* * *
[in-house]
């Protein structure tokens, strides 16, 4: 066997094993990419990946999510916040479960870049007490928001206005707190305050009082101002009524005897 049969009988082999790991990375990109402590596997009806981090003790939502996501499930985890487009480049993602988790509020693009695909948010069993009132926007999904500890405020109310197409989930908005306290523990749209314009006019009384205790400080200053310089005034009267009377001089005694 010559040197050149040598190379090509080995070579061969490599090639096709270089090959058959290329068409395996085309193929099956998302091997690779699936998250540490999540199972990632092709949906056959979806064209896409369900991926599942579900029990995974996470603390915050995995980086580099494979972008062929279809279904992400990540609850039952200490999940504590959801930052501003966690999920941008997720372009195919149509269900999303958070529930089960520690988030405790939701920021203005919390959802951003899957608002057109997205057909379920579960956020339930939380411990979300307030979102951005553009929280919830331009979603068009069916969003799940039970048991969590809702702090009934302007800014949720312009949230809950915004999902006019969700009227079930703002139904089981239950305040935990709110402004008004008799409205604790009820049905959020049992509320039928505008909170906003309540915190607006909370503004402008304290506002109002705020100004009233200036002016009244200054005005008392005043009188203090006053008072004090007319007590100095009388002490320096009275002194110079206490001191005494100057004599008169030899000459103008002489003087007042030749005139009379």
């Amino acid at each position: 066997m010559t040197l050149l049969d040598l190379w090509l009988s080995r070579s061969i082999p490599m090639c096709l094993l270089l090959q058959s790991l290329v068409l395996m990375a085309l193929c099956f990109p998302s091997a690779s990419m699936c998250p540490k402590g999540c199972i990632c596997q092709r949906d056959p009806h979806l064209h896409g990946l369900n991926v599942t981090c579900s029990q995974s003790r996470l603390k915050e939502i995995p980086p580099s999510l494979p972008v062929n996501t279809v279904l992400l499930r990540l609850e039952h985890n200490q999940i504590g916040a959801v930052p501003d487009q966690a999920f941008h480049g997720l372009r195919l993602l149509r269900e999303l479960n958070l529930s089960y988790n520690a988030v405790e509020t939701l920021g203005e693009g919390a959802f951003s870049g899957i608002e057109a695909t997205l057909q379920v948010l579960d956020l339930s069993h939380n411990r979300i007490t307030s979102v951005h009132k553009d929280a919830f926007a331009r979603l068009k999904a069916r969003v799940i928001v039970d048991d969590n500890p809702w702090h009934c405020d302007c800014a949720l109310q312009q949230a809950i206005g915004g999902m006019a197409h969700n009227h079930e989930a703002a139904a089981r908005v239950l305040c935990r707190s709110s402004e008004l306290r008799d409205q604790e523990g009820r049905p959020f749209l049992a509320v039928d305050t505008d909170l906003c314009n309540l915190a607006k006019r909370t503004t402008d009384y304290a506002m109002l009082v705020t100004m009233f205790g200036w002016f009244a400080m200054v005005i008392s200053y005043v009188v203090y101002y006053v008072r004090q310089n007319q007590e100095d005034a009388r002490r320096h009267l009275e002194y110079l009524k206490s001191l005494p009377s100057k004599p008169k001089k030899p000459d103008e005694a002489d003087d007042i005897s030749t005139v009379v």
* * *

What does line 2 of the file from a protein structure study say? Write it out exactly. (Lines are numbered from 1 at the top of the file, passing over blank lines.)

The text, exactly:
């Protein structure tokens, strides 16, 4: 066997094993990419990946999510916040479960870049007490928001206005707190305050009082101002009524005897 049969009988082999790991990375990109402590596997009806981090003790939502996501499930985890487009480049993602988790509020693009695909948010069993009132926007999904500890405020109310197409989930908005306290523990749209314009006019009384205790400080200053310089005034009267009377001089005694 010559040197050149040598190379090509080995070579061969490599090639096709270089090959058959290329068409395996085309193929099956998302091997690779699936998250540490999540199972990632092709949906056959979806064209896409369900991926599942579900029990995974996470603390915050995995980086580099494979972008062929279809279904992400990540609850039952200490999940504590959801930052501003966690999920941008997720372009195919149509269900999303958070529930089960520690988030405790939701920021203005919390959802951003899957608002057109997205057909379920579960956020339930939380411990979300307030979102951005553009929280919830331009979603068009069916969003799940039970048991969590809702702090009934302007800014949720312009949230809950915004999902006019969700009227079930703002139904089981239950305040935990709110402004008004008799409205604790009820049905959020049992509320039928505008909170906003309540915190607006909370503004402008304290506002109002705020100004009233200036002016009244200054005005008392005043009188203090006053008072004090007319007590100095009388002490320096009275002194110079206490001191005494100057004599008169030899000459103008002489003087007042030749005139009379």